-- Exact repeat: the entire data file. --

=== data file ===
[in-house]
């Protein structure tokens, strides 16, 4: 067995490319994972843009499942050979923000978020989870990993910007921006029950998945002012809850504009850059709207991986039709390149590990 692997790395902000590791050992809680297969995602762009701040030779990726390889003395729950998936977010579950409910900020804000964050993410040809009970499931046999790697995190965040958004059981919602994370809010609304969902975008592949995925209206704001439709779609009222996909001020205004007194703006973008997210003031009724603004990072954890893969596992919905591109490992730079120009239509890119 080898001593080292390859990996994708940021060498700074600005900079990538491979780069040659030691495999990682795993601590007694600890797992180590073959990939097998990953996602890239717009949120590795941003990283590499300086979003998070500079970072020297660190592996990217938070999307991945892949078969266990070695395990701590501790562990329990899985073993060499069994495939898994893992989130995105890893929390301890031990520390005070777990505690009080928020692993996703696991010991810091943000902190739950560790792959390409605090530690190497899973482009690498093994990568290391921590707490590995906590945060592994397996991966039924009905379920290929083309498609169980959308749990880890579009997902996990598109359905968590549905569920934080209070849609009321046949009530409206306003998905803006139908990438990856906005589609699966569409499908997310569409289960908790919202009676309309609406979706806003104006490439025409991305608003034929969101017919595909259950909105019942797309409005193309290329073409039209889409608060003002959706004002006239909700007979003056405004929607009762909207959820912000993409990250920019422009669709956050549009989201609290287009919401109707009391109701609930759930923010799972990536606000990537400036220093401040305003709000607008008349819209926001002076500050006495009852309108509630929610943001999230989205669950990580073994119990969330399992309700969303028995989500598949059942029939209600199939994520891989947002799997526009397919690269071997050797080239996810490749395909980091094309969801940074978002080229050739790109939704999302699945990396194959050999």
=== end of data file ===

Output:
[in-house]
């Protein structure tokens, strides 16, 4: 067995490319994972843009499942050979923000978020989870990993910007921006029950998945002012809850504009850059709207991986039709390149590990 692997790395902000590791050992809680297969995602762009701040030779990726390889003395729950998936977010579950409910900020804000964050993410040809009970499931046999790697995190965040958004059981919602994370809010609304969902975008592949995925209206704001439709779609009222996909001020205004007194703006973008997210003031009724603004990072954890893969596992919905591109490992730079120009239509890119 080898001593080292390859990996994708940021060498700074600005900079990538491979780069040659030691495999990682795993601590007694600890797992180590073959990939097998990953996602890239717009949120590795941003990283590499300086979003998070500079970072020297660190592996990217938070999307991945892949078969266990070695395990701590501790562990329990899985073993060499069994495939898994893992989130995105890893929390301890031990520390005070777990505690009080928020692993996703696991010991810091943000902190739950560790792959390409605090530690190497899973482009690498093994990568290391921590707490590995906590945060592994397996991966039924009905379920290929083309498609169980959308749990880890579009997902996990598109359905968590549905569920934080209070849609009321046949009530409206306003998905803006139908990438990856906005589609699966569409499908997310569409289960908790919202009676309309609406979706806003104006490439025409991305608003034929969101017919595909259950909105019942797309409005193309290329073409039209889409608060003002959706004002006239909700007979003056405004929607009762909207959820912000993409990250920019422009669709956050549009989201609290287009919401109707009391109701609930759930923010799972990536606000990537400036220093401040305003709000607008008349819209926001002076500050006495009852309108509630929610943001999230989205669950990580073994119990969330399992309700969303028995989500598949059942029939209600199939994520891989947002799997526009397919690269071997050797080239996810490749395909980091094309969801940074978002080229050739790109939704999302699945990396194959050999």